“Never apologize for showing feelings. When you do so, you apologize for the truth.” -Benjamin Disraeli
As I've been preparing my presentation for the Wanderlust Yoga and Music Festival, I've been watching a lot of powerful speeches related to my topics of authenticity and connection. I found my way to Dr. Brené Brown, who researches vulnerability.
In her inspiring talk, Brené explains how shame can be one of the biggest barriers to connection. If you believe there is something wrong with you—that you are somehow unworthy—you may hide who you are in fear of being judged and rejected.
This is why I spent most of my early and mid-20s completely isolated. Because I felt overwhelming shame for mistakes I'd made, and I believed that they defined me, I chose to fester in a prison of my own making to avoid people’s judgment.
Though I have now joined the land of the social, there are still times when I think my true feelings are an admission of weakness. I get a lot of emails from readers who seem to feel the same way—that they shouldn't be feeling angry, or frustrated, or hurt, or whatever. They think they should be stronger or more evolved than that.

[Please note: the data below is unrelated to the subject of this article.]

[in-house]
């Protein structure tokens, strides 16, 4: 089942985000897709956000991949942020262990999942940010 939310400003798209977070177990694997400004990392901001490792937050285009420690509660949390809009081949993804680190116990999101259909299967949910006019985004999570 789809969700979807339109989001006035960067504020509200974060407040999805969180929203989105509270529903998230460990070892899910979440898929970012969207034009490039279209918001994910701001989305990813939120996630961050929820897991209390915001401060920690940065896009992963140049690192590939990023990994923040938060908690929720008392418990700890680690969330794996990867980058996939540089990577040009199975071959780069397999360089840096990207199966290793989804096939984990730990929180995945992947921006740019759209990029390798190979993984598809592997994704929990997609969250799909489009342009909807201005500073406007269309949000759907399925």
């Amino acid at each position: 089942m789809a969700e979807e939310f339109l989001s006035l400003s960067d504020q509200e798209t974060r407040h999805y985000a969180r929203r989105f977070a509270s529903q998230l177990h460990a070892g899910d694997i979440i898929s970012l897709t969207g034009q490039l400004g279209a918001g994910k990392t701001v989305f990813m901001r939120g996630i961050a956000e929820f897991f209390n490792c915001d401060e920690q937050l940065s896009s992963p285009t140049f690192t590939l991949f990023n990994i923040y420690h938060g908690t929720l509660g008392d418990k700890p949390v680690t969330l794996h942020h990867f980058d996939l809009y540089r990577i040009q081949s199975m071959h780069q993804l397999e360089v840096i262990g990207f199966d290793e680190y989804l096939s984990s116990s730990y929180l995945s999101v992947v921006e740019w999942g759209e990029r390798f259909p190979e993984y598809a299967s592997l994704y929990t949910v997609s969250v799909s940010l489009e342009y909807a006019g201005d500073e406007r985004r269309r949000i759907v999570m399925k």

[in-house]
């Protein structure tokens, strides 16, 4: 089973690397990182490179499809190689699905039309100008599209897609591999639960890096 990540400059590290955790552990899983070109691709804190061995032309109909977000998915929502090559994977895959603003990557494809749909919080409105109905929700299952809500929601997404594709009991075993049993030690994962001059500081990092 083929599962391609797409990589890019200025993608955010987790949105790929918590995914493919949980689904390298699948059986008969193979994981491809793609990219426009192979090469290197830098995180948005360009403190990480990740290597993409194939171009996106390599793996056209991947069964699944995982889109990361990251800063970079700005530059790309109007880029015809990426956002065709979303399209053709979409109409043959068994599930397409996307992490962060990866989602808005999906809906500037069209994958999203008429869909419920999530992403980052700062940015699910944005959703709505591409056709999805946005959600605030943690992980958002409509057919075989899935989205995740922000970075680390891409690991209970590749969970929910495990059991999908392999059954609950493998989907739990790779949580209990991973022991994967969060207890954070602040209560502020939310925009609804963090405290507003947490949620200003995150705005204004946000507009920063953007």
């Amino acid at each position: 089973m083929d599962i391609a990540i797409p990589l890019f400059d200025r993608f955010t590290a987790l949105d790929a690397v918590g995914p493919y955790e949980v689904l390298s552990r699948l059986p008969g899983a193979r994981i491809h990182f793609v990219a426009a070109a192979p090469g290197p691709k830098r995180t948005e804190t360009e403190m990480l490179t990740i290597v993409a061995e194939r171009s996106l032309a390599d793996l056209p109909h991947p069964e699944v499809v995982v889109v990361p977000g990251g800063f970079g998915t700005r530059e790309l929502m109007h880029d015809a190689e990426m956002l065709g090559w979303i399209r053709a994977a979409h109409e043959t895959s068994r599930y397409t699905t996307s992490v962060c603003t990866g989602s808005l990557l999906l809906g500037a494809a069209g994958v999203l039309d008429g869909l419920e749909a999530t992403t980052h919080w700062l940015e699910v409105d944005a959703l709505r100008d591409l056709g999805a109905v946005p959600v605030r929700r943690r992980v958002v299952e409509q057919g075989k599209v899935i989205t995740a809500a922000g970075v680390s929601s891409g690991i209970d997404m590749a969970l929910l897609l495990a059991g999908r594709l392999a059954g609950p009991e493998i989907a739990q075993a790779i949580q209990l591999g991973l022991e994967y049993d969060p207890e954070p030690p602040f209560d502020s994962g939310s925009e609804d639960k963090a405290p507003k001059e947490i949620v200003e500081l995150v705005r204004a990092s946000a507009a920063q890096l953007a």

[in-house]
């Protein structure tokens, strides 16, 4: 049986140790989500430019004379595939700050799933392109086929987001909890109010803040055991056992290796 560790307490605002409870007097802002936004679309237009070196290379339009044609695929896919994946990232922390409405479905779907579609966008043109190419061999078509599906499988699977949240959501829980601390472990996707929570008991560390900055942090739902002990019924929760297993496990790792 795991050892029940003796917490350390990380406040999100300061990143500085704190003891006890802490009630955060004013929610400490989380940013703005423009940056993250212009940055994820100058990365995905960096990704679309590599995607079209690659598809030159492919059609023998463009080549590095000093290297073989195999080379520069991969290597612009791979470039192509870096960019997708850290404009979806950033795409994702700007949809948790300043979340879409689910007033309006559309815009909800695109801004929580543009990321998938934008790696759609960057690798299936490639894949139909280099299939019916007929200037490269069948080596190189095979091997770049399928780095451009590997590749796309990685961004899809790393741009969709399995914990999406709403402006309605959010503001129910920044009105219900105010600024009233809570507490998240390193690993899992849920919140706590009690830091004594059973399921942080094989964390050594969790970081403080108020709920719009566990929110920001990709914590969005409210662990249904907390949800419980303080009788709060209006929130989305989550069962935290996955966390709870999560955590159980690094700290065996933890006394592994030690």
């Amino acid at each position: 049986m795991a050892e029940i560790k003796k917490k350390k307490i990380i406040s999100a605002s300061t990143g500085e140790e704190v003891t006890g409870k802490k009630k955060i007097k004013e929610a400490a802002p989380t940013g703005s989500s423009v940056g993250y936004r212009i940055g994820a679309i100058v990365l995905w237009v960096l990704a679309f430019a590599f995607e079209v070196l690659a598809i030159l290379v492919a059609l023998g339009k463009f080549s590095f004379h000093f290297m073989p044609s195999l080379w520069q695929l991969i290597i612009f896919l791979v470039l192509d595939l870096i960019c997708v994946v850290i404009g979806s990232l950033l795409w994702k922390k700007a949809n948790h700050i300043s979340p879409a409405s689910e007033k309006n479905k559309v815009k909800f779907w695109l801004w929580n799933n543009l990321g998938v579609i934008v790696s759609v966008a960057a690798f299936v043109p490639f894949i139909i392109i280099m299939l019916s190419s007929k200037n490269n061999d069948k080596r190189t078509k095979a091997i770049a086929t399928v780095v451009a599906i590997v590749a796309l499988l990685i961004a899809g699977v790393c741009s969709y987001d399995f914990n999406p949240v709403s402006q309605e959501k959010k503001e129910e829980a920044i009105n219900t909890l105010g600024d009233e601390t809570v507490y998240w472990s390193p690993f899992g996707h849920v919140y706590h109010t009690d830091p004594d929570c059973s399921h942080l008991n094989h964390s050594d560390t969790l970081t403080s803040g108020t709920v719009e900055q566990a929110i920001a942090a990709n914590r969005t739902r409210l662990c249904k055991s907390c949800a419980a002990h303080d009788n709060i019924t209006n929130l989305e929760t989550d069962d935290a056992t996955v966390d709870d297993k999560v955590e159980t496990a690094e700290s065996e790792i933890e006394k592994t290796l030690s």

This only exacerbates the pain because you pile guilt on top of the initial feeling.
There is no shame in having emotions. And as Brené points out, it's nearly impossible to numb the uncomfortable ones without also diluting the positive.
If we want to know joy, elation, excitement, and everything else that makes life worth living, we need to give ourselves permission to feel the full range of emotions. And if we want to connect with each other, we need to accept and love ourselves in every moment, even when our truth feels heavy.
Today if you start judging what you’re feeling, remind yourself: Everyone deals with difficult feelings. What separates us is what we do with them.